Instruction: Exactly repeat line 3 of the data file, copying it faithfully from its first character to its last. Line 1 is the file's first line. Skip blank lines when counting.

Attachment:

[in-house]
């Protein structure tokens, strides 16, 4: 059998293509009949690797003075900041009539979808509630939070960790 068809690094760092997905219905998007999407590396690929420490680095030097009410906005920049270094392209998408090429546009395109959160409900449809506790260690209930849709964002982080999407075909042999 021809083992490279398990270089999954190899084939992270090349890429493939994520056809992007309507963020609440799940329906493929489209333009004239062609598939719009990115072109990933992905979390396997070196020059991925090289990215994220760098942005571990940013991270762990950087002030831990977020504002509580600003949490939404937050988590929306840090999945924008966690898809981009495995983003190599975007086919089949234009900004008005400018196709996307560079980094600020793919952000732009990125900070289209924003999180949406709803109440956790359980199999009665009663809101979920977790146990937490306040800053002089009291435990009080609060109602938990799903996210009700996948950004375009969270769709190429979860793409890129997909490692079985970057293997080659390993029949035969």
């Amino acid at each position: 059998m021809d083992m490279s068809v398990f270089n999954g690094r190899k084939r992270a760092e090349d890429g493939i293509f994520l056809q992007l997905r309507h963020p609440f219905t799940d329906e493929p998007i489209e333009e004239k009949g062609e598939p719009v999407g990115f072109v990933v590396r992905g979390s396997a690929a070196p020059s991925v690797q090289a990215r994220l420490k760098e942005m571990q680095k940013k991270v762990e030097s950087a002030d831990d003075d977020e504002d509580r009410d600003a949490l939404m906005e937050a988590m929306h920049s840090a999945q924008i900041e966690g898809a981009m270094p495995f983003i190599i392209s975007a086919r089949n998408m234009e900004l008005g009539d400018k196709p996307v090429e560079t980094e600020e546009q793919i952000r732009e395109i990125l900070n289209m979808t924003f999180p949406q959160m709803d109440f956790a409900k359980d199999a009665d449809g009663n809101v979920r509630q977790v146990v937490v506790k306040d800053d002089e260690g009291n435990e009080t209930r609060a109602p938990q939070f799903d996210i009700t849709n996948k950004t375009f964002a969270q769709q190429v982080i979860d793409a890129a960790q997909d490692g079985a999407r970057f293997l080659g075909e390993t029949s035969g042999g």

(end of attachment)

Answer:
């Amino acid at each position: 059998m021809d083992m490279s068809v398990f270089n999954g690094r190899k084939r992270a760092e090349d890429g493939i293509f994520l056809q992007l997905r309507h963020p609440f219905t799940d329906e493929p998007i489209e333009e004239k009949g062609e598939p719009v999407g990115f072109v990933v590396r992905g979390s396997a690929a070196p020059s991925v690797q090289a990215r994220l420490k760098e942005m571990q680095k940013k991270v762990e030097s950087a002030d831990d003075d977020e504002d509580r009410d600003a949490l939404m906005e937050a988590m929306h920049s840090a999945q924008i900041e966690g898809a981009m270094p495995f983003i190599i392209s975007a086919r089949n998408m234009e900004l008005g009539d400018k196709p996307v090429e560079t980094e600020e546009q793919i952000r732009e395109i990125l900070n289209m979808t924003f999180p949406q959160m709803d109440f956790a409900k359980d199999a009665d449809g009663n809101v979920r509630q977790v146990v937490v506790k306040d800053d002089e260690g009291n435990e009080t209930r609060a109602p938990q939070f799903d996210i009700t849709n996948k950004t375009f964002a969270q769709q190429v982080i979860d793409a890129a960790q997909d490692g079985a999407r970057f293997l080659g075909e390993t029949s035969g042999g």